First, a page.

Many children today are still subjected to all manner of abuse at home. This unfortunate forms of violence both physically and mentally are not perpetrated in certain regions alone but throughout the world.
Many governmental and non-governmental agencies have been formed to address these kinds of issues faced by the vulnerable children of a society. In India, for example, it was reported that more than 53% of children living in the Asian nation have been subjected to some form of sexual abuse. The numbers are tragic that is why a conscious effort has been made to discourage this form of injustice that has plagued the nation for decades.
The Ministry of Women and Child Development did the survey back in 2007 that brought to light catastrophic evil against the nation’s future leaders.
The figures may be focused solely on sexual abuse cases but the numbers can also apply to the wider issue concerning domestic violence.
By passing the Protection of Children from Sexual Offence Act in 2012 by the Indian government, positive steps were taken to eradicate child sexual abuse and other forms of domestic violence. Unfortunately, this great law has not been fully enforced by the concerned authorities after its implementation thus rendering it somewhat fruitless.
A young boy, Abhishek Kumar, was rescued by authorities from acts of domestic abuse. This rescue operation was conducted on February, 20, in Bihar, India. Kumar was found in perilous condition having been denied food for 7 days by his abusive father.
The frail figure of the boy indicated just how malevolent someone can be towards his own flesh and blood! He was extremely weak and could barely stand or even talk. Mukhtar Mahato, the boy’s abusive father would come home from his drinking spree full of rage and continuously torture and beat his son.
Reports from some of the neighbors confirmed that
“[Mahato] always returns home drunk and then tortures his son.” The question is; why didn’t any of them try and save the boy? Did they not care enough?
The villagers did nothing to help the starving and abused child from one week to the next. Many argued that they feared to confront Mahato as they would be met by the same level of rage and violence. Fortunately, someone tipped the authority, there is clearly a larger societal issue at play here.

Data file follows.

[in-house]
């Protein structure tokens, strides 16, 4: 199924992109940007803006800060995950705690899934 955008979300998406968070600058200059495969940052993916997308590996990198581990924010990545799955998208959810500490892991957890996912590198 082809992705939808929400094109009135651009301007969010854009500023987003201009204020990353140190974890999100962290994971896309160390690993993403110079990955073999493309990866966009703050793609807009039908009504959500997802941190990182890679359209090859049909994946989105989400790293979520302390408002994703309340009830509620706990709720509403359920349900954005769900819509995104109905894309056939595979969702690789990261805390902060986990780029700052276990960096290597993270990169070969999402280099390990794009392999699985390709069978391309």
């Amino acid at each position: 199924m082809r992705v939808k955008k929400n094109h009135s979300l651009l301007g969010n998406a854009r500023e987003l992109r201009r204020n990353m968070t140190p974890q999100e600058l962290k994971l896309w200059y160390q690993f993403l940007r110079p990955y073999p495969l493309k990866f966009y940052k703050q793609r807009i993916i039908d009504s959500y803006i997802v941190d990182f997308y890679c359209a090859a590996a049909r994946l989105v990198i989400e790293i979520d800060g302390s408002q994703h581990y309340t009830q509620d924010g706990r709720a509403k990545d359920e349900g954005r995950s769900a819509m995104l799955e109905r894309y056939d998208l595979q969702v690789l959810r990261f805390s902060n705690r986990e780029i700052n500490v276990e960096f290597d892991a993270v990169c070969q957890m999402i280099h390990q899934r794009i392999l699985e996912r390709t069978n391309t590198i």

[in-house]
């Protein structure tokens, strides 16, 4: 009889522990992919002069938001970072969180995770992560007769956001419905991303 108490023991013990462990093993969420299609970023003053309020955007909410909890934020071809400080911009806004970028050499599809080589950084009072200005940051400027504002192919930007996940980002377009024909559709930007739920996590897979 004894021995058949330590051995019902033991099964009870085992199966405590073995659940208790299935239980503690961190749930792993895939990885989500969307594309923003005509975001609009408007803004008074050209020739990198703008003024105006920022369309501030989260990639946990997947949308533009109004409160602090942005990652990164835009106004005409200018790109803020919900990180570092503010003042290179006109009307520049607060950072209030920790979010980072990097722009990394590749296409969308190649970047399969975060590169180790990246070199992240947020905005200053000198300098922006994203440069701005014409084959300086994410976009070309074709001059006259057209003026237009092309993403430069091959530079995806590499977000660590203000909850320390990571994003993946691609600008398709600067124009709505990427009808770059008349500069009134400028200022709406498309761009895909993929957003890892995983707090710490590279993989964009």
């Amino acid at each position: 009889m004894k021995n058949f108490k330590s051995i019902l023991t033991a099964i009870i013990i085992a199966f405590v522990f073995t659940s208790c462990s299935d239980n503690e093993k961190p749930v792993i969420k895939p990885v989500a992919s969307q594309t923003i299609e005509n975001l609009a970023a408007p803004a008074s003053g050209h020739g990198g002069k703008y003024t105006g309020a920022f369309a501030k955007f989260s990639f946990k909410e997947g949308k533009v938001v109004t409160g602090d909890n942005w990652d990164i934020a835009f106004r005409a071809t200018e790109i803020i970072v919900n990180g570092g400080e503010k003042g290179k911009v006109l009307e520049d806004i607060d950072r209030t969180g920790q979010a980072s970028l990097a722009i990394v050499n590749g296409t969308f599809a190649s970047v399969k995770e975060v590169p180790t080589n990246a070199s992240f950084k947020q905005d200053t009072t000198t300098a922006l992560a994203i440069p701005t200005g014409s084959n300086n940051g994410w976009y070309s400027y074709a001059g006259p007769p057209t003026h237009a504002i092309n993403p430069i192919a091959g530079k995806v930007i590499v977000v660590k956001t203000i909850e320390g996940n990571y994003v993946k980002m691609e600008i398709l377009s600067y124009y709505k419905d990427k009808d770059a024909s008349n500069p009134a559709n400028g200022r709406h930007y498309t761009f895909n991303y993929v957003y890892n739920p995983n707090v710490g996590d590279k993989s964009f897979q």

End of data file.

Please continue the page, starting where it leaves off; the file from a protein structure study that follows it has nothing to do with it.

“Many cases of sexual abuse of children remain unreported due to institutional barriers that make reporting difficult, or ill-treatment and social stigma in government and community responses,” claims a report from Human rights Watch.
Because many of the abuse cases happen within the household many members of the community find it difficult to intervene. Without willingness by the society report domestic abuse, enforcement, and consequent retribution will not be done.
The United Nations Committee on the rights of the Child, in an effort to encourage reporting of abuse cases advised for, “guidelines to ensure mandatory reporting of all cases of child sexual abuse, and [to] take necessary measures to ensure the proper investigation, prosecution, and punishment of the abusers,” this was in 2014.
Boy was denied food and beaten by father, who was under the influence of alcohol
Meenakshi Ganguly, South Asia director of HRW gave the following statement: “News reports of yet another horrific child sexual abuse case suggest that the Indian central and state authorities need to be doing more to protect children.” This was due to other similar reports of abuse between 2013 and 2014.
His call for a workable system to monitor public areas where incidences of abuse are likely to occur is great even though such laws may prove to be challenging to private residencies. The community should be committed and intervene when something seems amiss.
If the community had fought this social evil as and when it occurred, the young boy, may not have suffered at the hand of his brutal father at all.
Domestic abuse is similarly an issue in America, although the numbers may be lower, cases of children being abused sexually and otherwise are a reality.
We should all be our neighbors’ keeper, be vigilant to potential abusers or repeat offenders. If you see something remember to say something.